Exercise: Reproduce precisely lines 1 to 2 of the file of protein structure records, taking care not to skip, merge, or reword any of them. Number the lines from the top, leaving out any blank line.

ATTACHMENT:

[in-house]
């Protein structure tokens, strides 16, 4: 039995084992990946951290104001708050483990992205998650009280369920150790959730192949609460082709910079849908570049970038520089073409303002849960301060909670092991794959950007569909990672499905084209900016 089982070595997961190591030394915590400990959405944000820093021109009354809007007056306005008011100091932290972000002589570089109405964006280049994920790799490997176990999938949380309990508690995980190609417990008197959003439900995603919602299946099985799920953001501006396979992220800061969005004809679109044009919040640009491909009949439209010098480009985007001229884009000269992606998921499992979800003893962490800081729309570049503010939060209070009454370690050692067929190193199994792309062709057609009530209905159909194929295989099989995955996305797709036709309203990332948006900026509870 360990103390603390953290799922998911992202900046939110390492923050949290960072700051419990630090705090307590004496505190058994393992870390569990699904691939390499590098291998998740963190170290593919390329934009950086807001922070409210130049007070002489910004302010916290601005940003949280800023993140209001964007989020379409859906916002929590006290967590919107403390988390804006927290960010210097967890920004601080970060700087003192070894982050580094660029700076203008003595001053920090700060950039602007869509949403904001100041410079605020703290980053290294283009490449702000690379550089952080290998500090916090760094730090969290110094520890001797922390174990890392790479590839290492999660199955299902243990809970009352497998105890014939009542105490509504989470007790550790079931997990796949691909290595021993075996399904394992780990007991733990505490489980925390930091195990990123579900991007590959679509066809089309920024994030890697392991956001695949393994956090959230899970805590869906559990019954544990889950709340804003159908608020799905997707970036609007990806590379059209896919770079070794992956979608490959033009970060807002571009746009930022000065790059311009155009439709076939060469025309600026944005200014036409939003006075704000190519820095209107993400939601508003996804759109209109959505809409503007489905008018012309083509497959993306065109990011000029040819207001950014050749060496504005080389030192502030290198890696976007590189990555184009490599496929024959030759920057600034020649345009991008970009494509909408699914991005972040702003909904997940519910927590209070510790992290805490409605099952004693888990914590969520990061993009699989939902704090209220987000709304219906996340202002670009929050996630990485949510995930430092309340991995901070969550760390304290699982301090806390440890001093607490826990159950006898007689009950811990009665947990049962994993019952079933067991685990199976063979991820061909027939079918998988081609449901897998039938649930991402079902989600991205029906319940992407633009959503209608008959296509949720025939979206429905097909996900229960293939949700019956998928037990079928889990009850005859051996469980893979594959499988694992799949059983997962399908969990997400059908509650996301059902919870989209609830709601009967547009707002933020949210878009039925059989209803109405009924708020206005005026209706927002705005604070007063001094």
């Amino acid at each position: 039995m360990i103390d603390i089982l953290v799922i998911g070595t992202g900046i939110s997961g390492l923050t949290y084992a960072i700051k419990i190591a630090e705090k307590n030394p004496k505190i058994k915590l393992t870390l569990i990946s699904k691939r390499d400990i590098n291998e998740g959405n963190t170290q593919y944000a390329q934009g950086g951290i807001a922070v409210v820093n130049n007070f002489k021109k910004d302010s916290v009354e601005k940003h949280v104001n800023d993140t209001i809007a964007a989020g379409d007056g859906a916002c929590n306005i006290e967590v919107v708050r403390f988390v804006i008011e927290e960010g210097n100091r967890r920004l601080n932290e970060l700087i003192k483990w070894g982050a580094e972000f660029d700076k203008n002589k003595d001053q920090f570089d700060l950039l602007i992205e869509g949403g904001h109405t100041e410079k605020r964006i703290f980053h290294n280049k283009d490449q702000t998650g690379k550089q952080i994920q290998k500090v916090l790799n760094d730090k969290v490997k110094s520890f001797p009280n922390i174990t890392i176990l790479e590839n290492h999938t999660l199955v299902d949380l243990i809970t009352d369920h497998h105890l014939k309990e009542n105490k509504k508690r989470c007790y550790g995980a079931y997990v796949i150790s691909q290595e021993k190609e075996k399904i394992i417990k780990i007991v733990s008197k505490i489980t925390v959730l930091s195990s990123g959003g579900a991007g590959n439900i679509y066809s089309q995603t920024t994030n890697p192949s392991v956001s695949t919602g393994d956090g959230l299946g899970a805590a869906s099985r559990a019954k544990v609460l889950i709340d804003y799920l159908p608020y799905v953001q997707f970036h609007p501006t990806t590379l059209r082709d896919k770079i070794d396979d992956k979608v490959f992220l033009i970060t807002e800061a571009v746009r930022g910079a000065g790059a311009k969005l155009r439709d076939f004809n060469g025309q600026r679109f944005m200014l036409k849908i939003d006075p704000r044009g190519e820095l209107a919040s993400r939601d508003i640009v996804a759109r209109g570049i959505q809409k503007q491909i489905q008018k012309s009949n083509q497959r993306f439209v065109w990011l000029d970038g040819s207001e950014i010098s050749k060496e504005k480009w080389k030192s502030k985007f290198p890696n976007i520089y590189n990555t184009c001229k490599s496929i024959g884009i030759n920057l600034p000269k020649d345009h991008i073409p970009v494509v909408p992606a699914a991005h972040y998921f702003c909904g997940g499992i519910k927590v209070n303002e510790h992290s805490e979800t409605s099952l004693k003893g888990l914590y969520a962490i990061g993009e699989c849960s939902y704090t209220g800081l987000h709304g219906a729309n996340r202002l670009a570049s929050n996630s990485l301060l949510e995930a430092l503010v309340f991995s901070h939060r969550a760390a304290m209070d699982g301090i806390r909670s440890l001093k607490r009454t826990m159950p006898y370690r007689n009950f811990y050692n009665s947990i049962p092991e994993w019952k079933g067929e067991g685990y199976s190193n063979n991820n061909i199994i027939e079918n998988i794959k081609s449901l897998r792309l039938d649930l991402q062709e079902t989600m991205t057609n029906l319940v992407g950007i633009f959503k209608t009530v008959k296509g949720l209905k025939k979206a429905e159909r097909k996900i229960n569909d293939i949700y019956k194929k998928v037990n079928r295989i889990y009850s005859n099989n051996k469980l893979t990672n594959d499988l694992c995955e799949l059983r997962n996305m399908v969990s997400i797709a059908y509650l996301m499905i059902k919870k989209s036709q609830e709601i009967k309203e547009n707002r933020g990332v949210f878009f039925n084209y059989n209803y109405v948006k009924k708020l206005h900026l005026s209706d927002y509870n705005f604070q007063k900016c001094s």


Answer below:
[in-house]
């Protein structure tokens, strides 16, 4: 039995084992990946951290104001708050483990992205998650009280369920150790959730192949609460082709910079849908570049970038520089073409303002849960301060909670092991794959950007569909990672499905084209900016 089982070595997961190591030394915590400990959405944000820093021109009354809007007056306005008011100091932290972000002589570089109405964006280049994920790799490997176990999938949380309990508690995980190609417990008197959003439900995603919602299946099985799920953001501006396979992220800061969005004809679109044009919040640009491909009949439209010098480009985007001229884009000269992606998921499992979800003893962490800081729309570049503010939060209070009454370690050692067929190193199994792309062709057609009530209905159909194929295989099989995955996305797709036709309203990332948006900026509870 360990103390603390953290799922998911992202900046939110390492923050949290960072700051419990630090705090307590004496505190058994393992870390569990699904691939390499590098291998998740963190170290593919390329934009950086807001922070409210130049007070002489910004302010916290601005940003949280800023993140209001964007989020379409859906916002929590006290967590919107403390988390804006927290960010210097967890920004601080970060700087003192070894982050580094660029700076203008003595001053920090700060950039602007869509949403904001100041410079605020703290980053290294283009490449702000690379550089952080290998500090916090760094730090969290110094520890001797922390174990890392790479590839290492999660199955299902243990809970009352497998105890014939009542105490509504989470007790550790079931997990796949691909290595021993075996399904394992780990007991733990505490489980925390930091195990990123579900991007590959679509066809089309920024994030890697392991956001695949393994956090959230899970805590869906559990019954544990889950709340804003159908608020799905997707970036609007990806590379059209896919770079070794992956979608490959033009970060807002571009746009930022000065790059311009155009439709076939060469025309600026944005200014036409939003006075704000190519820095209107993400939601508003996804759109209109959505809409503007489905008018012309083509497959993306065109990011000029040819207001950014050749060496504005080389030192502030290198890696976007590189990555184009490599496929024959030759920057600034020649345009991008970009494509909408699914991005972040702003909904997940519910927590209070510790992290805490409605099952004693888990914590969520990061993009699989939902704090209220987000709304219906996340202002670009929050996630990485949510995930430092309340991995901070969550760390304290699982301090806390440890001093607490826990159950006898007689009950811990009665947990049962994993019952079933067991685990199976063979991820061909027939079918998988081609449901897998039938649930991402079902989600991205029906319940992407633009959503209608008959296509949720025939979206429905097909996900229960293939949700019956998928037990079928889990009850005859051996469980893979594959499988694992799949059983997962399908969990997400059908509650996301059902919870989209609830709601009967547009707002933020949210878009039925059989209803109405009924708020206005005026209706927002705005604070007063001094």